The National Safety Council estimates that 308 people may be killed and 35,400 may be seriously injured in car crashes during the upcoming Christmas holiday period.
Additionally, the NSC expects as many as 356 fatalities and 40,900 injuries during the New Year's holiday period. The Christmas holiday period begins at 6 p.m. Friday, Dec. 22, and ends at 11:59 p.m. on Monday, Dec. 25. The New Year's holiday period begins at 6 p.m. on Friday, Dec. 29, and ends at 11:59 p.m. on Monday, Jan. 1, 2018.
With preventable deaths at an all-time high, the NSC said it's calling for states to take actions to reduce safety risks — particularly on roads.
“Safety is the greatest gift you can give, not only to your family but to those who share the roads with you,” said Deborah A.P. Hersman, president and CEO of the National Safety Council. “Buckling up, paying attention, slowing down and driving sober can ensure you and your fellow travelers make it home for the holidays.”
The NSC encourages states to take such measures as implementing sobriety checkpoints, requiring ignition interlocks for first-time and repeat DUI offenders, banning open containers, and automatically revoking licenses for more than 90 days for drivers with blood alcohol levels above .08 or those who refuse to test.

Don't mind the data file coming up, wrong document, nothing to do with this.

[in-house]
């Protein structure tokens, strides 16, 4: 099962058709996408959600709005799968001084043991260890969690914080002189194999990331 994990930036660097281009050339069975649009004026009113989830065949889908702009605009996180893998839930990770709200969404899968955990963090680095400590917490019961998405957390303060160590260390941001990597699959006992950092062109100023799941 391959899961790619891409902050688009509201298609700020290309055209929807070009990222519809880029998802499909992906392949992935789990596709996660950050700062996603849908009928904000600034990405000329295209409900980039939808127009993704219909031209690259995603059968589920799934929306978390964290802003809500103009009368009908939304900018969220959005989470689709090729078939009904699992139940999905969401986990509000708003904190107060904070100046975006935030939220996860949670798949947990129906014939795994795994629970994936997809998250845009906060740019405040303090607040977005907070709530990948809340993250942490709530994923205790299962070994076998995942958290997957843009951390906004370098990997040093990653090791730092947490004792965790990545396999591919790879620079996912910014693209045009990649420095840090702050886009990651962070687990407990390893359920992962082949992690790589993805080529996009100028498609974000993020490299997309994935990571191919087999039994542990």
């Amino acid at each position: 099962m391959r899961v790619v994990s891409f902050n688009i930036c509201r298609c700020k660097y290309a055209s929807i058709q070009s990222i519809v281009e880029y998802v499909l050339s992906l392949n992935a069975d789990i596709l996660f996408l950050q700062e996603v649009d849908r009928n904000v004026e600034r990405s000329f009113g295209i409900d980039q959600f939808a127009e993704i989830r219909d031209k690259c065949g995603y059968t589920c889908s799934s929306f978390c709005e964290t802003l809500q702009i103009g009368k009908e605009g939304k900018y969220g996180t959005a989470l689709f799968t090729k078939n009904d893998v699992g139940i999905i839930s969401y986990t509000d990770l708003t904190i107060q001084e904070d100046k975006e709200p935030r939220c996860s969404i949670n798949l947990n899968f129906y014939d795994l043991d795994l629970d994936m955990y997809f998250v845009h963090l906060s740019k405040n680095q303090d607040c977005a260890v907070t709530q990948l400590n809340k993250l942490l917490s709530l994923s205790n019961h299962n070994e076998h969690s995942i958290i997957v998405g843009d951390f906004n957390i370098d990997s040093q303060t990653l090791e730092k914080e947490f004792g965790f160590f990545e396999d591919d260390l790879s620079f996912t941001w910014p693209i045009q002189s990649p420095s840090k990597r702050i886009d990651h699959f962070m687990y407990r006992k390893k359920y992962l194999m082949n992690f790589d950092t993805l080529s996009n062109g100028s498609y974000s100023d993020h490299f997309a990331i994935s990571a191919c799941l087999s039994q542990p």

The National Safety Council also pointed out that impaired driving is a factor in more than 10,000 deaths annually, so drivers need to refrain from consuming alcohol or drugs prior to getting behind the wheel.
Additional tips for safe travel this holiday season include:
- Remember, drugged driving is impaired driving. Visit StopEverydayKillers.org to learn about the scope of the prescription opioid crisis.
- Designate a sober driver or arrange for alternate transportation. Impairment begins with the first drink.
- Buckle up on every trip and in every seating position. Seat belts could save 257 lives between each holiday period.
- Make sure children are properly restrained in safety seats appropriate for their height and weight.
- Avoid distracted driving, even hands-free.
- Get plenty of sleep and take regular breaks to avoid fatigue.
- Sign a new driver deal with teen drivers at DriveitHOME.org.
- Learn about your vehicle’s safety systems and how to use them at MyCarDoesWhat.org.
- Check your vehicle for recalls at ChecktoProtect.org.
Originally posted on Automotive Fleet